EDITORIAL: Could New Maloney Gun Ad Backfire?

HNN Staff
EDITORIAL:  Could New Maloney Gun Ad Backfire?

The Bill Maloney for Governor campaign seems to be trying to find any TV ad that will work for them these days.  The campaign has now had three separate ads up in the past week, and frankly, it all looks a little desperate.  Apparently, nothing seems to be working for Maloney, a newcomer to West Virginia politics.  The man and the message just aren't "sticking."

For example, take the latest ad, one that attempts to stress that Maloney, a native of New York, has the right kind of West Virginia values.  In this ad, a blue collar worker says of Maloney, "He believes in God, he believes in America, and he believes in the great state of West Virginia."

Well, who doesn't?  But what does it say, with just over a week to go in this primary contest, about Maloney's connection with the Republican voters when he has to assure them that he believes in such commonplaces in Appalachian life?  Shades of Jay Rockefeller....

But there is one rather jarring note in this ad, which you can view here.  Halfway through this 30 second ad, Maloney and his team have decided to juxtapose an image of Maloney cautiously stalking some prey in the woods with a voiceover by the narrator.  As Maloney walks with his rifle, the narrator intones that Maloney will "stand up to Obama and protect our 2nd Amendment rights."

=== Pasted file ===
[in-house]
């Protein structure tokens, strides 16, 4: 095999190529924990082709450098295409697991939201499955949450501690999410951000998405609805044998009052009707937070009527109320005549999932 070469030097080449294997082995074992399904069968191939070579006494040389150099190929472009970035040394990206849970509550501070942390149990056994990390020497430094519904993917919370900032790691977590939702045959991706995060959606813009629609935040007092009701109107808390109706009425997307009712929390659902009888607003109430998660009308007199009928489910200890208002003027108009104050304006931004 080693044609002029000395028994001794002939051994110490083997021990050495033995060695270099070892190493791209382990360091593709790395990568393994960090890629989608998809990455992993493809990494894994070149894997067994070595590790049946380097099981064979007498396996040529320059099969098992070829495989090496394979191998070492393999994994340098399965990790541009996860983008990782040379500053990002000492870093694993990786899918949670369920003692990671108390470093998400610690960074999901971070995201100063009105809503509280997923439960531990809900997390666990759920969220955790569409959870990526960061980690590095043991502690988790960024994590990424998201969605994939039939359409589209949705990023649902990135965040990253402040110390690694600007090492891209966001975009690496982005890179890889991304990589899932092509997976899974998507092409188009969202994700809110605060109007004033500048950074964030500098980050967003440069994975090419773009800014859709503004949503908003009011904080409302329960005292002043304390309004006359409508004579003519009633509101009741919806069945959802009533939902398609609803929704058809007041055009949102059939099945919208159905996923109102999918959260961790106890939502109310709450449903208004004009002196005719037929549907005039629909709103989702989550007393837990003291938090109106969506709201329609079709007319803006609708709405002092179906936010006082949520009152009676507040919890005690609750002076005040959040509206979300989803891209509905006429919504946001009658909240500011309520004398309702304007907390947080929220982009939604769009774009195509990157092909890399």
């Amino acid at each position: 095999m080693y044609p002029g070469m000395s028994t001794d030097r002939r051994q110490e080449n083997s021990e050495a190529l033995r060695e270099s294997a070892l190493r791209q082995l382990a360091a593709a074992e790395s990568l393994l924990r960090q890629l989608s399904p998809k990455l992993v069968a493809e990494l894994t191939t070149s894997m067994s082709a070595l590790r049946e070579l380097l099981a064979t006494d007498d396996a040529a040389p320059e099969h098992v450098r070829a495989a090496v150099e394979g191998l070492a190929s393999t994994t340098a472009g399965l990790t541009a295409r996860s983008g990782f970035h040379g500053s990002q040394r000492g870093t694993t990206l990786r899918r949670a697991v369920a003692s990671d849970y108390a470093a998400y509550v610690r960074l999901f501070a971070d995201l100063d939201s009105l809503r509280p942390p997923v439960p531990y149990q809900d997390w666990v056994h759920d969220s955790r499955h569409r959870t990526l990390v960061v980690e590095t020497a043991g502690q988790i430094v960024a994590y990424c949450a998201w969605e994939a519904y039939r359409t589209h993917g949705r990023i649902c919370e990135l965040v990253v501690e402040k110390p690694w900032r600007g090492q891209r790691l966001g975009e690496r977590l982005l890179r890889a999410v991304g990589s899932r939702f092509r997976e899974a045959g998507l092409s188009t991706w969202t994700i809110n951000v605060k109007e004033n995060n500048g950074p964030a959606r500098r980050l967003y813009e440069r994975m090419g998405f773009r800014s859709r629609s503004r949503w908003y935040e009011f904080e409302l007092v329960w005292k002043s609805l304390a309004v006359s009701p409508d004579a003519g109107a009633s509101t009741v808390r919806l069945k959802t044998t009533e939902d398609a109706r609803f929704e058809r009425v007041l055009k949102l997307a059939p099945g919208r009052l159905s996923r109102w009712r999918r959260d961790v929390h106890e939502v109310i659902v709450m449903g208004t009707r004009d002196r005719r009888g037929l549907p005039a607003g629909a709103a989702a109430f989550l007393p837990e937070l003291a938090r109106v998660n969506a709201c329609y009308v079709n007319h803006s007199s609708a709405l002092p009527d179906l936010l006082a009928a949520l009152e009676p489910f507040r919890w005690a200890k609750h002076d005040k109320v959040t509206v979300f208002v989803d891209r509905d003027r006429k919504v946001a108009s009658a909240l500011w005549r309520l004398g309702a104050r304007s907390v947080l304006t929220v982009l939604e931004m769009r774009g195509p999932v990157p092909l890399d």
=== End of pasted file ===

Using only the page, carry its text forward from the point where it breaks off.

Now, again, all the other Republican candidates in this race support the 2nd Amendment, as well, so this hardly distinguishes Maloney from the pack.  But for just a moment, the ad seems to be suggesting that Maloney is hunting for Obama, given the narration and words put up on the screen like "Fight Obama."

West Virginia Republicans certainly don't care for President Obama's policies and have voted against him in large numbers in the 2008 election.  But this kind of campaign ad imagery is a bit much, even for those in both parties who find Obama's policies distasteful.

What is the real message Bill Maloney is sending here as he traipses in the woods, loaded for bear?  We're not sure even he knows.  Some aide probably just told him to put on the blaze orange and tote a rifle--they'd take care of the rest.

That's what's really disturbing about Maloney: in his speeches and in his ads, he appears to be so manipulated by his handlers that we don't really know who the real Bill Maloney is.